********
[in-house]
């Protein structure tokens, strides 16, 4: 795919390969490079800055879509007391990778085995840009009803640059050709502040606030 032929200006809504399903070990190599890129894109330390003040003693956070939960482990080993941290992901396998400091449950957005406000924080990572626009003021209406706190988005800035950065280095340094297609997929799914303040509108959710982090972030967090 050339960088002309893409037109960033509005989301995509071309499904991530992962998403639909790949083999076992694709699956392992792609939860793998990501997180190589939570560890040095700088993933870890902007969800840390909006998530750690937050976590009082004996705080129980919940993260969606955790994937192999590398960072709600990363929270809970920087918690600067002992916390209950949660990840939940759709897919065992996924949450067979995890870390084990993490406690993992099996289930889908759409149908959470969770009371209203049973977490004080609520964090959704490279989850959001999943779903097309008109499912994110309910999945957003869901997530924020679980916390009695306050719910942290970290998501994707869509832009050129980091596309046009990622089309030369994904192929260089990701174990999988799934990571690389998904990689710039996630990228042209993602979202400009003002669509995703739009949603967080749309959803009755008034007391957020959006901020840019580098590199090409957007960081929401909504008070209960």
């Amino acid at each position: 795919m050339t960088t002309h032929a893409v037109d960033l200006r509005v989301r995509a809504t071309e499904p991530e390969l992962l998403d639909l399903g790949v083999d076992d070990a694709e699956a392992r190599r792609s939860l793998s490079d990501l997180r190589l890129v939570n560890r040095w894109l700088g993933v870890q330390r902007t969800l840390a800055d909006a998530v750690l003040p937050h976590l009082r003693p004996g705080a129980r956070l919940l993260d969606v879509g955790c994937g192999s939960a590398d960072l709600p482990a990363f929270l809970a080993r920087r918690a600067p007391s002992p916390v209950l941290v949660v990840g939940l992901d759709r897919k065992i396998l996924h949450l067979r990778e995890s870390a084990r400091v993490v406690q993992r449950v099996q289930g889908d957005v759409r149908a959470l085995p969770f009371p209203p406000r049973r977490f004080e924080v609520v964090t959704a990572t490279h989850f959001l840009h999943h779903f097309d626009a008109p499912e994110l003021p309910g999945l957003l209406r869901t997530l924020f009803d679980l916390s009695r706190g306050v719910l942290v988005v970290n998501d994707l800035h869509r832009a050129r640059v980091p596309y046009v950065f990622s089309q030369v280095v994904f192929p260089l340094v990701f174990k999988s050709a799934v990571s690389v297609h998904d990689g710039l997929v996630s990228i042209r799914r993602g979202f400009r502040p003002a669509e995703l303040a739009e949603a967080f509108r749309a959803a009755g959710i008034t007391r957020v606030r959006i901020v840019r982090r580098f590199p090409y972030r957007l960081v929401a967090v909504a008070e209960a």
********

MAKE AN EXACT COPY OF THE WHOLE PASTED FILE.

[in-house]
């Protein structure tokens, strides 16, 4: 795919390969490079800055879509007391990778085995840009009803640059050709502040606030 032929200006809504399903070990190599890129894109330390003040003693956070939960482990080993941290992901396998400091449950957005406000924080990572626009003021209406706190988005800035950065280095340094297609997929799914303040509108959710982090972030967090 050339960088002309893409037109960033509005989301995509071309499904991530992962998403639909790949083999076992694709699956392992792609939860793998990501997180190589939570560890040095700088993933870890902007969800840390909006998530750690937050976590009082004996705080129980919940993260969606955790994937192999590398960072709600990363929270809970920087918690600067002992916390209950949660990840939940759709897919065992996924949450067979995890870390084990993490406690993992099996289930889908759409149908959470969770009371209203049973977490004080609520964090959704490279989850959001999943779903097309008109499912994110309910999945957003869901997530924020679980916390009695306050719910942290970290998501994707869509832009050129980091596309046009990622089309030369994904192929260089990701174990999988799934990571690389998904990689710039996630990228042209993602979202400009003002669509995703739009949603967080749309959803009755008034007391957020959006901020840019580098590199090409957007960081929401909504008070209960």
């Amino acid at each position: 795919m050339t960088t002309h032929a893409v037109d960033l200006r509005v989301r995509a809504t071309e499904p991530e390969l992962l998403d639909l399903g790949v083999d076992d070990a694709e699956a392992r190599r792609s939860l793998s490079d990501l997180r190589l890129v939570n560890r040095w894109l700088g993933v870890q330390r902007t969800l840390a800055d909006a998530v750690l003040p937050h976590l009082r003693p004996g705080a129980r956070l919940l993260d969606v879509g955790c994937g192999s939960a590398d960072l709600p482990a990363f929270l809970a080993r920087r918690a600067p007391s002992p916390v209950l941290v949660v990840g939940l992901d759709r897919k065992i396998l996924h949450l067979r990778e995890s870390a084990r400091v993490v406690q993992r449950v099996q289930g889908d957005v759409r149908a959470l085995p969770f009371p209203p406000r049973r977490f004080e924080v609520v964090t959704a990572t490279h989850f959001l840009h999943h779903f097309d626009a008109p499912e994110l003021p309910g999945l957003l209406r869901t997530l924020f009803d679980l916390s009695r706190g306050v719910l942290v988005v970290n998501d994707l800035h869509r832009a050129r640059v980091p596309y046009v950065f990622s089309q030369v280095v994904f192929p260089l340094v990701f174990k999988s050709a799934v990571s690389v297609h998904d990689g710039l997929v996630s990228i042209r799914r993602g979202f400009r502040p003002a669509e995703l303040a739009e949603a967080f509108r749309a959803a009755g959710i008034t007391r957020v606030r959006i901020v840019r982090r580098f590199p090409y972030r957007l960081v929401a967090v909504a008070e209960a």